Did you know that Chattanooga is also known as the Scenic City?
Nah, just kidding. If you know us, you know we’re here for the deep cuts — and there are plenty of interesting factoids to go around. As connoisseurs of the quirky and unconventional, we put together a list of Chattanooga’s history, oddest characteristics, and more. Maybe you’ve lived here your whole life and know some of this, or maybe you’ll learn something new.
Either way, test your local knowledge with these 15 interesting facts.
1. We’ll start with an easy one. The world famous MoonPie was created at the Chattanooga Bakery in 1917. They were perfect for coal miners because they were filling, only cost five cents, and fit in a lunch pail. By 1929, hundreds were being boxed every day.
2. Tow trucks were first created in Chattanooga in the 1910s. A garage worker named Ernest Holmes Sr. was inspired to create the wrecker + lifting jib after he needed the help of six men to pull a car from a creek.
3. In 1899, two Chattanooga lawyers — Benjamin F. Thomas + Joseph B. Whitehead — bought Coca-Cola bottling rights for $1. They opened the first Coca-Cola bottling company right here in town, at 17 Market St.
4. The first patented mini golf course was created in Chattanooga in 1927 by Garnet Carter, a true fore-father. Carter was an inventor and the founder of Rock City Gardens.
5. The Lookout Mountain Incline Railway is one of the steepest passenger railway lines in the world with a 72.7% grade.
6. The Hunter Museum has one of the largest collections of American art in the country, and is a national model for how art museums transform their communities.
7. Chickamauga and Chattanooga Military Park is the first + largest National Military Park in America.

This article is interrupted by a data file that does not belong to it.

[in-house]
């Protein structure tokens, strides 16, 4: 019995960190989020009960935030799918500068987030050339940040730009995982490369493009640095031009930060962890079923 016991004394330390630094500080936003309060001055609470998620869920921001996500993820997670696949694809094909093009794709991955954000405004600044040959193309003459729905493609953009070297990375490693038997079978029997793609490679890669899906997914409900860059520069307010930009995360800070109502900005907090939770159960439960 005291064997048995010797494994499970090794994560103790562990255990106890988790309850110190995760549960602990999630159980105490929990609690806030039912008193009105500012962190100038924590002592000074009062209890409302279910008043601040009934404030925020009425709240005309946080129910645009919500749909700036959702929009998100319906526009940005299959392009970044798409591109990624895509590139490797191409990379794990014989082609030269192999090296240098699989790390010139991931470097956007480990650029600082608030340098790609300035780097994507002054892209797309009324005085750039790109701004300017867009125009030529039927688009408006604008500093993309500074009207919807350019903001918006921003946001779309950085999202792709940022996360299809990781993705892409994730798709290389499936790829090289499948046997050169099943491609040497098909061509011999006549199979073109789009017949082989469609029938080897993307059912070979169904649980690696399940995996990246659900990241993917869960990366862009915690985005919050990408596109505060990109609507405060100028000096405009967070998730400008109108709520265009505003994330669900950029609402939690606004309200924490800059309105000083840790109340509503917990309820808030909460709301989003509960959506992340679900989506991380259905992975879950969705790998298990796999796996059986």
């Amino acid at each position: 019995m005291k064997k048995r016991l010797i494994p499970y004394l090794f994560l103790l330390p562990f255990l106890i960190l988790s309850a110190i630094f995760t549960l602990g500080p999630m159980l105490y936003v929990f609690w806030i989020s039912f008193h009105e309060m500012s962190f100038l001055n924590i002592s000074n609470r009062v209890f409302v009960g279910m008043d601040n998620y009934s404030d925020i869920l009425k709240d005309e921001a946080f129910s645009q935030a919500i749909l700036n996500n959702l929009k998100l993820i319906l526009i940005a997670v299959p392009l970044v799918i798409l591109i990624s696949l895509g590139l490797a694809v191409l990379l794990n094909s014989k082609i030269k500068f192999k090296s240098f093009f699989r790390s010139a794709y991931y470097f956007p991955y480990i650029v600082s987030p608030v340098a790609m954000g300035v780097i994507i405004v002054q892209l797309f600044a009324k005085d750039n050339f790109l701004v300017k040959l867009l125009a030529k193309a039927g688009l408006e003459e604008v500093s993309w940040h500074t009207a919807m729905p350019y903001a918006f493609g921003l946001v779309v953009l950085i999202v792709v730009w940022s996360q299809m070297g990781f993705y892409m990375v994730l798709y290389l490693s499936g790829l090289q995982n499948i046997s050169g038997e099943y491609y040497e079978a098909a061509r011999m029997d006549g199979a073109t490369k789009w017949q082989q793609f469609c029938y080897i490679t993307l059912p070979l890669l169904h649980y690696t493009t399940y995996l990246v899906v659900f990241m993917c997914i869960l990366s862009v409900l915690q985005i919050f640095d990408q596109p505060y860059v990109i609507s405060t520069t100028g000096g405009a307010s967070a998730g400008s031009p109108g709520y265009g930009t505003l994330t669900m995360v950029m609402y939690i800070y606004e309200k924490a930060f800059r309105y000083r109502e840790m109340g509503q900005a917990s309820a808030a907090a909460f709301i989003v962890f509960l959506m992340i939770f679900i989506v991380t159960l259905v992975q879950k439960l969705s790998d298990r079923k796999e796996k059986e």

8. Chattanooga boasts more than 25 miles of rock climbing — some even claim that we’re the best US city for climbers.
9. March 5, 1867, marks the worst flood in Chattanooga history. It lasted for five days, and when the water stopped rising, it was ~58 feet above normal water levels.
10. In the 1960s, Chattanooga’s air quality was so bad that people were warned not to go outside. In 1969, the Department of Health, Education, and Welfare named Chattanooga the “worst city in the nation for particulate air pollution.” Thankfully, those days are long behind us.
11. Chattanooga Whiskey is to thank for changing laws that prohibited the creation of liquor in Tennessee (except for in three counties). After launching in 2011, Chattanooga Whiskey founders lobbied to get the laws changed. In May of 2013, “The Whiskey Bill” was passed and signed into law.
12. One of the largest and highest-rated cat cafés in the world, Naughty Cat Cafe, resides right here in the Scenic City.
13. Chattanooga has ties to two incredibly influential + history-making women — both with the same name. The nation’s oldest student, Mary Hardway Walker, learned to read and write at the age of 116 in Chattanooga, while Dr. Mary Edwards Walker is the nation’s only woman to receive the Medal of Honor after helping injured and dying soldiers during the Battles of Chickamauga and Chattanooga.
14. Chattanooga has its own font. No, seriously — back in 2012, Chattanooga became the first city in the US to create its very own font, “Chatype.” You may recognize the font on signs hanging downtown, bike lanes, and even the Chattanooga Public Library.
15. Multiple endangered American red wolves live right here in Chattanooga at Reflection Riding Arboretum & Nature Center as part of the Red Wolf Species Survival Plan. Reflection Riding is one of 44 wildlife sanctuaries, zoos, and nature centers that assist with the long-term care + planned and captive breeding of American red wolves.
Your turn. Think you can get one over on us? Let us know your favorite local trivia tidbit and you just might make it into the newsletter.